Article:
Also you get to see a bit more about the men and their true personalities. The friendships are coming to the fore whereas at the beginning it seemed more like they banded together out of convenience rather than friendship. There was less sex in this book, only one masturbation scene, and I think it fit. Sometimes I felt the sex in the others was a bit tossed in for erotica purposes, but in this case I didn’t miss that side of the story as I was caught up in the adventure. I wasn’t sure if the series was going to hold my interest, but this book has definitely got me eager to see how things go for them next....more
The focus in this book is almost exclusively on Casic and his past and relationship with his sistThis review can be found at Brief Encounters Reviews.
The focus in this book is almost exclusively on Casic and his past and relationship with his sister. Her female lover has found Casic and asked him to help free his sister from a lover who intends to use a mage and a ring to destroy her desire because he fears she is cheating on him. You find out more about Casic and the fact that he and her sister were adopted as teens, but their “father” used their special talents to hire them out as prey for his friends who would hunt them, then a mage would heal them only to do it all over again. Each member of the quartet have a pretty horrific childhood/early adulthood.
However it seems perhaps his sister doesn’t need the assistance her lover thinks she does. In this case, Casic goes undercover as a whore to try to get close to the mage who is hosting a massive gay orgy. Thanks to Giovanni’s spells, he is able to avoid having sex with anyone and manages to destroy the mage. I’m still trying to figure out what the deal is with Casic. I’m not sure if he’s straight, gay, bi or asexual . He seems a bit turned on by the groping he experiences, but it seemed to be a new experience for him. Not sure where that will go.
I’m finding it interesting getting the back-story of the men, and now I suppose we’ll see where it goes. They are on the run again and know that a Chevalier is after them, so an additional challenge to the trouble they seem able to find on their own. There’s not much that happens to push the story forward in this one, it’s more background and has significantly less sex than others, but little pieces are given that I presume will play out in a larger story arc. I know not everyone enjoys the serial nature of stories, and some may find it an interesting way to enjoy a longer story.
This was a rather fun start to a series of four mercenaries, each with their own skillset. The fiThis review can be found at Brief Encounters Reviews.
This was a rather fun start to a series of four mercenaries, each with their own skillset. The first book gives you the opportunity to meet each man and see their first adventure. The blurb explains who the four men are and their particular talents, but this story is told from the POV of Giovanni, the ‘mage’. It’s not a romance per se, there appears to be no romantic relationship between any of the men and there is some indication that Casic has a lady love somewhere. However they have the type of relationship where Giovanni and Solister carry on a conversation about the pros and cons of taking the latest job while Solister is getting a blow job from a comely young man.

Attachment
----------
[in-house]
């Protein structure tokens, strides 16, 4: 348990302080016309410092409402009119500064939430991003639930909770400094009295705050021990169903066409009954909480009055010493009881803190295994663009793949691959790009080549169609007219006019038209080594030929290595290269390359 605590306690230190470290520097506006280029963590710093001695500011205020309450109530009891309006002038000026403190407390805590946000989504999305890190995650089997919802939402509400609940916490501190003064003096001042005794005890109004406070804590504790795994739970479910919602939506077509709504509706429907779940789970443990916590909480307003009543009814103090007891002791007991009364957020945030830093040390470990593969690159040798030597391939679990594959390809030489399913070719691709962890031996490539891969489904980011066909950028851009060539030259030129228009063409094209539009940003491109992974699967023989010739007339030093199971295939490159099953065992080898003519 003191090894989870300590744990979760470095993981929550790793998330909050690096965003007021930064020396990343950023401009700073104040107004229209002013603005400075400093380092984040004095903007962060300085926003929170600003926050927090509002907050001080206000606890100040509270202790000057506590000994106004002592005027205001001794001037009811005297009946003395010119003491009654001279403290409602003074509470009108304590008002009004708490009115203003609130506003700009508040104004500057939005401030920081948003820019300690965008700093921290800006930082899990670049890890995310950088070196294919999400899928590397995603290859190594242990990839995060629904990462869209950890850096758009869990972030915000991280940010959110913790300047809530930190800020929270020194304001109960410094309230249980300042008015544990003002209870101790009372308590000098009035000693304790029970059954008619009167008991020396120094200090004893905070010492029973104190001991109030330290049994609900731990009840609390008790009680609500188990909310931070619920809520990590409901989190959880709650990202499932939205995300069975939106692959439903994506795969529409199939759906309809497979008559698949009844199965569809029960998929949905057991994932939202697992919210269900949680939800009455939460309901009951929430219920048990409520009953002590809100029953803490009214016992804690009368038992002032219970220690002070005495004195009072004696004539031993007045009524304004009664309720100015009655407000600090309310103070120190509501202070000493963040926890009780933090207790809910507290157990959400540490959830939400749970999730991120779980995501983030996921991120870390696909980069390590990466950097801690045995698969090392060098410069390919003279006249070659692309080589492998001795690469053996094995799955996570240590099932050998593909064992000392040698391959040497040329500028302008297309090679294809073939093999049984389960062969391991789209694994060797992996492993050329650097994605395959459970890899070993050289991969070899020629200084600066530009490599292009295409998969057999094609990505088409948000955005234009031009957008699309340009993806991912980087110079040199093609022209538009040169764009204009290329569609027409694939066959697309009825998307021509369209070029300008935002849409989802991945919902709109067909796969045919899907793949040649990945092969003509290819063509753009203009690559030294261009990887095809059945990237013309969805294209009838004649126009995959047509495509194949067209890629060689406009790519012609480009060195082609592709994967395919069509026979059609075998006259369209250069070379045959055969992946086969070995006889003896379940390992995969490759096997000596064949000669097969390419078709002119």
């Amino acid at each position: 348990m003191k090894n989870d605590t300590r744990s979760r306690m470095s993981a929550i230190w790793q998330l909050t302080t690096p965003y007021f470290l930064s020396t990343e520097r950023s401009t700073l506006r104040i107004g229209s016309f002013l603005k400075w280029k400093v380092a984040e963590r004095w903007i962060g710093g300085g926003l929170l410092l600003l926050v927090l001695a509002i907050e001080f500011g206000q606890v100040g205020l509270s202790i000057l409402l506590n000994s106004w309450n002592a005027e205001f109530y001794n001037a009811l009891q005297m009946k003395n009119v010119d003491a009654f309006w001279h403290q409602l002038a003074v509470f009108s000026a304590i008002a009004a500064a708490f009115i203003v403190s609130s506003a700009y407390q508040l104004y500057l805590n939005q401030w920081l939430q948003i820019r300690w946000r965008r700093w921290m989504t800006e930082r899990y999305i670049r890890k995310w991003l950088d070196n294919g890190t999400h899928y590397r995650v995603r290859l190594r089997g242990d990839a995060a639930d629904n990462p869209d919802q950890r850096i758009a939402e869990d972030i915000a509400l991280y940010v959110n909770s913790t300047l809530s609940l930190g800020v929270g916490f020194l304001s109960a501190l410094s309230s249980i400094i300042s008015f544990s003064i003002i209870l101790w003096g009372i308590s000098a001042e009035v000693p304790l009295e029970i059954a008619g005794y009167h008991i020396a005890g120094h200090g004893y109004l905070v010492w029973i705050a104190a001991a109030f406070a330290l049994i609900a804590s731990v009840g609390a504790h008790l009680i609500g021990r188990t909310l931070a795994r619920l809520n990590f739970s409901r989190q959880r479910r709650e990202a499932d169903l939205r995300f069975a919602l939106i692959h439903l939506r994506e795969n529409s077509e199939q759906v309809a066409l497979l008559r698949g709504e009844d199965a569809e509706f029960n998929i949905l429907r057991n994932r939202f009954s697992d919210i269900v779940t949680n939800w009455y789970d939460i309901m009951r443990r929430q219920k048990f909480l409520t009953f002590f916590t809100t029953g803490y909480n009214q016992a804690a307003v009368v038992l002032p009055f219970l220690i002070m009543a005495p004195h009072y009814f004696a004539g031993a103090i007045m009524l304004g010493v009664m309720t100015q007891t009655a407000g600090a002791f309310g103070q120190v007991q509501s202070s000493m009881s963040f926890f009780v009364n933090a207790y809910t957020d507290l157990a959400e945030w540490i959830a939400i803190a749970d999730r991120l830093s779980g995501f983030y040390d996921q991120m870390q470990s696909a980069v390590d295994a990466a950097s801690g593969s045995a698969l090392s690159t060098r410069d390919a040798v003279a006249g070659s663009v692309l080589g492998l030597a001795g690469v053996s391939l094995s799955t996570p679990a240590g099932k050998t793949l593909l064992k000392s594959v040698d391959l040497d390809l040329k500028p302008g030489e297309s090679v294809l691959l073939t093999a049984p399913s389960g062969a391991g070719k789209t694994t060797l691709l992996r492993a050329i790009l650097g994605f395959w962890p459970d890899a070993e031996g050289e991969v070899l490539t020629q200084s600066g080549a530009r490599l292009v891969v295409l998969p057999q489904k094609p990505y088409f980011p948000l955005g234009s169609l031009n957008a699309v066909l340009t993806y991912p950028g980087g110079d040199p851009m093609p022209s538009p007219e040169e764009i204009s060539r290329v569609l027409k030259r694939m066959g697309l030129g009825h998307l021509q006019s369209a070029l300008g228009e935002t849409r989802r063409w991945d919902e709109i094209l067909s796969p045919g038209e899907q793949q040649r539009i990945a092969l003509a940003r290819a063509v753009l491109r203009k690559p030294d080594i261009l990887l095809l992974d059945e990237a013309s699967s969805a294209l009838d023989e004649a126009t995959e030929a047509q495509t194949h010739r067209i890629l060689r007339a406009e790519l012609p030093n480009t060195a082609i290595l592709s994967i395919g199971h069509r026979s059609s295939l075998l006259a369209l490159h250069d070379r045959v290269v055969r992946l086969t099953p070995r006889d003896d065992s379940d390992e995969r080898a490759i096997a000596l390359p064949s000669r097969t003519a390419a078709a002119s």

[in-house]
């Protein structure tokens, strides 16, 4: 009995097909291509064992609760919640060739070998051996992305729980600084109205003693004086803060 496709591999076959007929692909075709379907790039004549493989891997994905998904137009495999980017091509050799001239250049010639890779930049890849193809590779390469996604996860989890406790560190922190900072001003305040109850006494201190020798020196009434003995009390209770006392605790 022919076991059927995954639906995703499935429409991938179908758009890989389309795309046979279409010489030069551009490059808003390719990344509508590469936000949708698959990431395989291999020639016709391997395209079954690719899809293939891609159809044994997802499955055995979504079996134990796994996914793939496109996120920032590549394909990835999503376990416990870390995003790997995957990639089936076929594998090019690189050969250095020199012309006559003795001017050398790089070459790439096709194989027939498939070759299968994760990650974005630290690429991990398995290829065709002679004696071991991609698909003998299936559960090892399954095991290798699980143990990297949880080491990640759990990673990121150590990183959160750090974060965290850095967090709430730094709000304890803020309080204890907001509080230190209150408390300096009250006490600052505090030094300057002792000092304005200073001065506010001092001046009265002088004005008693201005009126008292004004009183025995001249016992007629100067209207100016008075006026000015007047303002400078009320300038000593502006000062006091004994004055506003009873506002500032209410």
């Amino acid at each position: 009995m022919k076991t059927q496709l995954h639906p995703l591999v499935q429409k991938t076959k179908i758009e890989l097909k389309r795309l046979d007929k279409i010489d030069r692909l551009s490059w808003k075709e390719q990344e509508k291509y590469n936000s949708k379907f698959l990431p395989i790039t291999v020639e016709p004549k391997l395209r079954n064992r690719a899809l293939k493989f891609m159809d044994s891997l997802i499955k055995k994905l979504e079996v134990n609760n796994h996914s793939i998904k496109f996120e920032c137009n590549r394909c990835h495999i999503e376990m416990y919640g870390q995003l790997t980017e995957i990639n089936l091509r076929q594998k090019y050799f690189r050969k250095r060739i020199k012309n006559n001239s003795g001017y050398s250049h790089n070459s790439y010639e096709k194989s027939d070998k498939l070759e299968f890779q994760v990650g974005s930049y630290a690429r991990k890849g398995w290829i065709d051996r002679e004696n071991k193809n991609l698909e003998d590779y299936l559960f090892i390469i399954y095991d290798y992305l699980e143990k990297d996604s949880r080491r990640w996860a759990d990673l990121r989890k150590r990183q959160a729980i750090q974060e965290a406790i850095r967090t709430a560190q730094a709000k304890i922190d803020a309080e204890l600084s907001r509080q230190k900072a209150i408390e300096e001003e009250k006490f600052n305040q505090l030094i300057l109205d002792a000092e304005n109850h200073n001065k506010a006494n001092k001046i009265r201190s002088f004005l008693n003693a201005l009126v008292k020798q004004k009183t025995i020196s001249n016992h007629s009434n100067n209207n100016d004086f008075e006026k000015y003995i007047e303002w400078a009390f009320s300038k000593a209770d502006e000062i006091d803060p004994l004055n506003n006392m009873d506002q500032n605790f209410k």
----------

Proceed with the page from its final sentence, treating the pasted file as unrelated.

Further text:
It reminded me of an old-fashioned movie or TV show. There are swords and potions, and some sorcery involved in the magical spear they are searching for. And of course lots of intrigue and double-crosses and a fair bit of bloodshed, but that is rather glossed over without too much detail, but enough. I found it quite fun and it kept me entertained, even if it’s a bit predictable in how it played out.
Each character has specific characteristics which makes it easy to keep them separate in the story, so there’s no melding of four interchangeable characters. The author manages to bring in a bit of understated sarcastic humour as well which makes it fun to read in that it’s all meant to be good fun, not a serious adventure story. You know they’ll all survive to go on and have more adventures another day. You can tell they’ve been together for some time, each one tossing out little barbs about the other abilities or lack there of, but beneath it all respect and camaraderie.
I’m not certain there will be an over-arching romance theme, or if it falls more into the erotic fiction category. The sex is not the main point, it’s not erotica with a bit of adventure thrown in, rather adventure with a bit of sex thrown in. Giovanni seems to be falling into the bi side of things, Solister definitely gay and I guess we’ll see about the other two as the series progresses. If you like a bit of fantasy history, with a dose of magic thrown in for good measure, I think it could be fun series to see the four as they carry out their adventures and have some fun along the way....more
In this next installment of the story, it’s Giovanni, the mage’s turn. I’m still sure if he’s reaThis review can be found at Brief Encounters Reviews.